Cyclone Idai - One Year On: Hope For The Future

Maria looks into the camera.

Maria is eager to be productive again one year after Cyclone Idai devastated her life.

The 58-year-old widow lost her only livelihood – a convenience store and harvest from her rice farm – to flood waters caused by the powerful cyclone last March. She is still struggling to piece her life together. 

Maria with her rice cart.

Maria led a quiet and peaceful life in Beira, a city in central Mozambique, before the storm. She vividly remembers the warning on the radio three days before Idai. 

“I did not know what to expect because I had not experienced a cyclone. We prepared food, stocked drinking water and waited to see what would happen,” says Maria. She waited in her home with her four children and eight grandchildren.

Cyclone Idai tore through with strong winds and torrential rain, devastating everything in its wake. The powerful storm damaged more than 90 percent of the buildings in Beira, home to 500,000 people. 

Maria’s house withstood the damage except she lost all the zinc sheets on her roof. Flash floods swept away her store, and the new house she hoped to move into after six years of construction, crashed to the ground. The cyclone was the worst disaster to strike southern Africa in almost two decades.

When the storm passed, Maria’s house was flooded and everyone was soaking wet. She noticed that  her granddaughter, a 10-month-old twin, was bleeding from her nose and mouth. Access to a hospital was impossible because water was everywhere. “We thought if we lit a fire to keep the baby warm it would help her feel better, but it didn’t work,” says Maria. The child died later that night. 

The family was in shock. “We buried her and we tried to find closure,” says Maria.

Maria with her family.

Samaria Antonio, a social worker with SOS Children’s Villages Mozambique, visited Maria and her family soon after the floodwaters receded. She is part of a team helping families deal with trauma.

“During the first days the family felt guilty and responsible for the death of the twin. If not visited the loss would have led to a family breakdown because they had started pointing at each other, blaming one another for lighting the fire too late,” says Samaria.

Maria’s extended family also suffered terribly from the cyclone. In addition to her grandchild, Maria lost 10 stepbrothers who lived in a village 80 kilometres away. The brothers tried to grasp onto tree branches for dear life but drowned when they could no longer hold on. Their 12 children now need support from the surviving family members. “I plan to take in three children though I do not have the means to provide for them,” says Maria.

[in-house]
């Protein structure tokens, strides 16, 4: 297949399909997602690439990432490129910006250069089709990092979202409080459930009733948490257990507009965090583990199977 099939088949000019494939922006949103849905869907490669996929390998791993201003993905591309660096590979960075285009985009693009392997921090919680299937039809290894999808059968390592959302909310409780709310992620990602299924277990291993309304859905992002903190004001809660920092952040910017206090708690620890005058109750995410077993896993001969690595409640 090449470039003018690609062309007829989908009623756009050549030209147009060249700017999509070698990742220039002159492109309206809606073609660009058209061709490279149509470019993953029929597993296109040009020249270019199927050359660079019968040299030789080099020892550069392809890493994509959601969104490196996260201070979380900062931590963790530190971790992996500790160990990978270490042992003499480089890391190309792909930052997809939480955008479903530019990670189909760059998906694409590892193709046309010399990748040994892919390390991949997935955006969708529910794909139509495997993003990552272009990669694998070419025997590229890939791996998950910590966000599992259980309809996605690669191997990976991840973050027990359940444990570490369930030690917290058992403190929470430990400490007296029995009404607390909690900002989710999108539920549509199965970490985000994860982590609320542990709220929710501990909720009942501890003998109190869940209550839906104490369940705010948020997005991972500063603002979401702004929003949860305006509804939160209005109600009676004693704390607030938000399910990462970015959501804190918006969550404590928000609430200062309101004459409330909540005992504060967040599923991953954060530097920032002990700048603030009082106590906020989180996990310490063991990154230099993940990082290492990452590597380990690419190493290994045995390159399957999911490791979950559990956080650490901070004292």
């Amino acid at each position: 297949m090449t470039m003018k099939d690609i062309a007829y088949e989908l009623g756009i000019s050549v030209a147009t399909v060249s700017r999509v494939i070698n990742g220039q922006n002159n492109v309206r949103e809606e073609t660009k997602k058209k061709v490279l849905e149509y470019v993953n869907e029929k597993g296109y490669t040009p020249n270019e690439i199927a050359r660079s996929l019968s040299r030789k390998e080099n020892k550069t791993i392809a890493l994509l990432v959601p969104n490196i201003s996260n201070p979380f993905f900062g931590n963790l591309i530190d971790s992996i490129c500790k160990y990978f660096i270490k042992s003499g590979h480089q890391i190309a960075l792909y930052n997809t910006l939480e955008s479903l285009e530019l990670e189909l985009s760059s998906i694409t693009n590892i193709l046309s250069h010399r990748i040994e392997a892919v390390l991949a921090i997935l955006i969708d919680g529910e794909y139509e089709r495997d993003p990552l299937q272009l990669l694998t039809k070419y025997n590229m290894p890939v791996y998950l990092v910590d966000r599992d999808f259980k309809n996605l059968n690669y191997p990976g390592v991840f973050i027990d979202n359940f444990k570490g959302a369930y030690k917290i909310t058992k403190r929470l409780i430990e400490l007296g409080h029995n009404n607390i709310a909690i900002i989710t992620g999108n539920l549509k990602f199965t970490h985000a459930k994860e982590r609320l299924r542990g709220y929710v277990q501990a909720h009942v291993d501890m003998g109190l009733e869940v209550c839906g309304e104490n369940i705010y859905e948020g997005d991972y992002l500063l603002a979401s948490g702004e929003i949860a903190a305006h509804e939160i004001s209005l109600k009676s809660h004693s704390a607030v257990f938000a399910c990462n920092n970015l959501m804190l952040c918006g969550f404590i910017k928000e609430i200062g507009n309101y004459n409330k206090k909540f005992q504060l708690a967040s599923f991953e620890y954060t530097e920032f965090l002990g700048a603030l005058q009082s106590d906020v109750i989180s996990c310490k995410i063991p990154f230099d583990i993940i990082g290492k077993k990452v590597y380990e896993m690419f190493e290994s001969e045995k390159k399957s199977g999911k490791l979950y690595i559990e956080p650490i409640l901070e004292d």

Since the cyclone, Maria has been feeding her family on food items distributed monthly by SOS Children’s Villages Mozambique.

From emergency to recovery

SOS Children’s Villages Mozambique is helping 200 families, like Maria’s, to restore their livelihoods, explains Robert Tabana, the Beira SOS Emergency Program Coordinator. “As a start, families receive seeds and basic farming tools to grow food for consumption and to sell. Families also get support based on their direct needs,” says Robert. “We will engage each family and identify their capacity, strengths and build on this to help them be more resilient,” he says. 

The direct work with families is in addition to SOS Mozambique’s role in rebuilding schools, providing access to clean water and offering psychological support to the families.

Maria and her daughter with an SOS worker.

For Maria, livelihood support is a priority. She would like to restock and expand her store with soap, cooking oil, washing powder, biscuits, groundnuts and sweets she makes from sugar and coconut. 

While food and livelihood support are important, Samaria notes that Maria also needs mental health support and trauma counselling, otherwise she will struggle to care for her family. “I will make follow-ups and work more with her until she is better. She may look fine on the outside but she is still in a lot of pain. Healing is a process,” she says.

“We have to take back control of our lives after the painful experience from Idai, and I look forward to a better future,” says Maria.

 

Canadians wishing to help children during emergencies can donate through our Mayday Fund.